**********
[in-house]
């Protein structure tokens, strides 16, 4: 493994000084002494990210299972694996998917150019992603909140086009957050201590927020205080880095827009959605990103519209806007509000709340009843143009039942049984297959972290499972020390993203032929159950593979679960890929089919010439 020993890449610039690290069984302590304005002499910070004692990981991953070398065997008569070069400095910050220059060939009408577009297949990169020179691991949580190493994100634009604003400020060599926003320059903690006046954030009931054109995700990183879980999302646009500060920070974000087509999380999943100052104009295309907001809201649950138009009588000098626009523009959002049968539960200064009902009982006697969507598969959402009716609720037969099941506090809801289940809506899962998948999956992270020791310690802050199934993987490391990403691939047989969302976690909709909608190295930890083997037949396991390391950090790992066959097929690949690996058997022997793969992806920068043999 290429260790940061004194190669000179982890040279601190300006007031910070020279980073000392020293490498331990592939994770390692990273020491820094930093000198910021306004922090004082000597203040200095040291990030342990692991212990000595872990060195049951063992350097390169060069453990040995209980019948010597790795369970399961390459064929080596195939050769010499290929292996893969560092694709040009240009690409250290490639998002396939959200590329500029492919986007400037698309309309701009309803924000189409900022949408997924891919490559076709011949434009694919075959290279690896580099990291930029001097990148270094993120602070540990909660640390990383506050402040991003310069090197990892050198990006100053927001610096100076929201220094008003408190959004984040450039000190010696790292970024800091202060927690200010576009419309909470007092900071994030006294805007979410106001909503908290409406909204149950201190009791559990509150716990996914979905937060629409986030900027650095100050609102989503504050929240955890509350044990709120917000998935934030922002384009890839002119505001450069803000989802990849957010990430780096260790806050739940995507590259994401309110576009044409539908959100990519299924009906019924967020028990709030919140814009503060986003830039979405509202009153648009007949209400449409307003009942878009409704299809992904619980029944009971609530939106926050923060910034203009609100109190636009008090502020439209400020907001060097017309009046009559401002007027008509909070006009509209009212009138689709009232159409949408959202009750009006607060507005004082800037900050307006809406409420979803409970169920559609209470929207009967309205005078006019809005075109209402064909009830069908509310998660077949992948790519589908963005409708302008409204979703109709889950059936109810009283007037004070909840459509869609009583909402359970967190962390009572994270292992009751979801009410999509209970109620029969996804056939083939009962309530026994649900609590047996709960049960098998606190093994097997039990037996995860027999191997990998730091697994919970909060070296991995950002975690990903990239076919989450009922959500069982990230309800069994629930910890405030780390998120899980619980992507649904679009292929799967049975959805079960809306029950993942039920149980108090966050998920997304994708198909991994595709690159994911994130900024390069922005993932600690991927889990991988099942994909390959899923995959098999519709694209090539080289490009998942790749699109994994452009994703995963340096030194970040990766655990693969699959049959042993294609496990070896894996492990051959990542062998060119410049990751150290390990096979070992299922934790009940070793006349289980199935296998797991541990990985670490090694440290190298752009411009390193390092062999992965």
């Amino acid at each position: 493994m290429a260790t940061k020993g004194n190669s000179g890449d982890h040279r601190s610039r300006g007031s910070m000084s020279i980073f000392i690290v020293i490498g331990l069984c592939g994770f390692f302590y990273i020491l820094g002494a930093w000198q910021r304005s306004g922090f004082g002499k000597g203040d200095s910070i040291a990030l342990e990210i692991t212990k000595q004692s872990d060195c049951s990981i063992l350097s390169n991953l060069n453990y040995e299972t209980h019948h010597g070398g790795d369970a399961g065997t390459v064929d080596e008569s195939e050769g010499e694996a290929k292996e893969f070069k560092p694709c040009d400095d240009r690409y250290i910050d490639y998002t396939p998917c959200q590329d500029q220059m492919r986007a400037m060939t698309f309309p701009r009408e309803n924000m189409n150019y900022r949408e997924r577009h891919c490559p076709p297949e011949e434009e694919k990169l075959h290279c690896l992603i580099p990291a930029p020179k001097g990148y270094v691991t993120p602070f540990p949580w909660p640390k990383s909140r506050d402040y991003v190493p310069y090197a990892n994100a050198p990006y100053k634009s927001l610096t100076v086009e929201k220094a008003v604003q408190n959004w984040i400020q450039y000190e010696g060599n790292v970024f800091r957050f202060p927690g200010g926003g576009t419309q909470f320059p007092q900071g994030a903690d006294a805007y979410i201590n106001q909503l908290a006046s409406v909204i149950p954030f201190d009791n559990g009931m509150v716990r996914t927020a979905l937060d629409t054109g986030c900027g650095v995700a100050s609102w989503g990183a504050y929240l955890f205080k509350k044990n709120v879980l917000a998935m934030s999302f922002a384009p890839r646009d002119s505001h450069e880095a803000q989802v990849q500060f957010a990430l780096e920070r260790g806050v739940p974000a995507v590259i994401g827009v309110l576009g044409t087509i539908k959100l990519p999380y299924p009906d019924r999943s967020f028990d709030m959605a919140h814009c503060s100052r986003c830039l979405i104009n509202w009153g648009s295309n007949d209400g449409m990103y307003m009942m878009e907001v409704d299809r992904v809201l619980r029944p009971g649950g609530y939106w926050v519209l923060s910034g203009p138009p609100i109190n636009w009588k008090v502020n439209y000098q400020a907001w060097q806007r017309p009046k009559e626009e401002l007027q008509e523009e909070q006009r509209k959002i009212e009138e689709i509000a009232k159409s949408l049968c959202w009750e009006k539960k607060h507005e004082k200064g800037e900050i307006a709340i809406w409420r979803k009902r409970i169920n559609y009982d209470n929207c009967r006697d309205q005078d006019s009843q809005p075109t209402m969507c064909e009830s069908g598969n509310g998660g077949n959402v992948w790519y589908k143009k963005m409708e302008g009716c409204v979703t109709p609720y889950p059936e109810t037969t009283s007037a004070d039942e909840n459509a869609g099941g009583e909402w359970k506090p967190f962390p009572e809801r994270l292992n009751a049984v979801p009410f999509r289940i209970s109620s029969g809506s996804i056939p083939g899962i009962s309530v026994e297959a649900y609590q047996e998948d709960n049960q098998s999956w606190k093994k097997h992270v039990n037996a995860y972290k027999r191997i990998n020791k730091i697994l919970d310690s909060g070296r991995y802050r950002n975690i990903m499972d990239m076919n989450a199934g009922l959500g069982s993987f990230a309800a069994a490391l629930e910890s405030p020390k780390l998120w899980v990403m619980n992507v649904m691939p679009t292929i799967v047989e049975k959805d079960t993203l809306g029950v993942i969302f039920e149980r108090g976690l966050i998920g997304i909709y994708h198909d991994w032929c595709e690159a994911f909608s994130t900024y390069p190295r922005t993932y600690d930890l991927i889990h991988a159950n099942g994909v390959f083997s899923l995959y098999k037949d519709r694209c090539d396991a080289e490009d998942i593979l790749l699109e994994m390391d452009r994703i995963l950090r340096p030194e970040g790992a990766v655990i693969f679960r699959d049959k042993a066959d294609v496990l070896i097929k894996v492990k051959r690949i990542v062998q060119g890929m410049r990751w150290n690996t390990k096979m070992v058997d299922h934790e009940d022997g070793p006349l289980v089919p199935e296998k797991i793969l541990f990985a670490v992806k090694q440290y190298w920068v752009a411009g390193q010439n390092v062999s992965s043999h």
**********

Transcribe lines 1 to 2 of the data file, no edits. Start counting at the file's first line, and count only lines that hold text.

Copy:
[in-house]
């Protein structure tokens, strides 16, 4: 493994000084002494990210299972694996998917150019992603909140086009957050201590927020205080880095827009959605990103519209806007509000709340009843143009039942049984297959972290499972020390993203032929159950593979679960890929089919010439 020993890449610039690290069984302590304005002499910070004692990981991953070398065997008569070069400095910050220059060939009408577009297949990169020179691991949580190493994100634009604003400020060599926003320059903690006046954030009931054109995700990183879980999302646009500060920070974000087509999380999943100052104009295309907001809201649950138009009588000098626009523009959002049968539960200064009902009982006697969507598969959402009716609720037969099941506090809801289940809506899962998948999956992270020791310690802050199934993987490391990403691939047989969302976690909709909608190295930890083997037949396991390391950090790992066959097929690949690996058997022997793969992806920068043999 290429260790940061004194190669000179982890040279601190300006007031910070020279980073000392020293490498331990592939994770390692990273020491820094930093000198910021306004922090004082000597203040200095040291990030342990692991212990000595872990060195049951063992350097390169060069453990040995209980019948010597790795369970399961390459064929080596195939050769010499290929292996893969560092694709040009240009690409250290490639998002396939959200590329500029492919986007400037698309309309701009309803924000189409900022949408997924891919490559076709011949434009694919075959290279690896580099990291930029001097990148270094993120602070540990909660640390990383506050402040991003310069090197990892050198990006100053927001610096100076929201220094008003408190959004984040450039000190010696790292970024800091202060927690200010576009419309909470007092900071994030006294805007979410106001909503908290409406909204149950201190009791559990509150716990996914979905937060629409986030900027650095100050609102989503504050929240955890509350044990709120917000998935934030922002384009890839002119505001450069803000989802990849957010990430780096260790806050739940995507590259994401309110576009044409539908959100990519299924009906019924967020028990709030919140814009503060986003830039979405509202009153648009007949209400449409307003009942878009409704299809992904619980029944009971609530939106926050923060910034203009609100109190636009008090502020439209400020907001060097017309009046009559401002007027008509909070006009509209009212009138689709009232159409949408959202009750009006607060507005004082800037900050307006809406409420979803409970169920559609209470929207009967309205005078006019809005075109209402064909009830069908509310998660077949992948790519589908963005409708302008409204979703109709889950059936109810009283007037004070909840459509869609009583909402359970967190962390009572994270292992009751979801009410999509209970109620029969996804056939083939009962309530026994649900609590047996709960049960098998606190093994097997039990037996995860027999191997990998730091697994919970909060070296991995950002975690990903990239076919989450009922959500069982990230309800069994629930910890405030780390998120899980619980992507649904679009292929799967049975959805079960809306029950993942039920149980108090966050998920997304994708198909991994595709690159994911994130900024390069922005993932600690991927889990991988099942994909390959899923995959098999519709694209090539080289490009998942790749699109994994452009994703995963340096030194970040990766655990693969699959049959042993294609496990070896894996492990051959990542062998060119410049990751150290390990096979070992299922934790009940070793006349289980199935296998797991541990990985670490090694440290190298752009411009390193390092062999992965």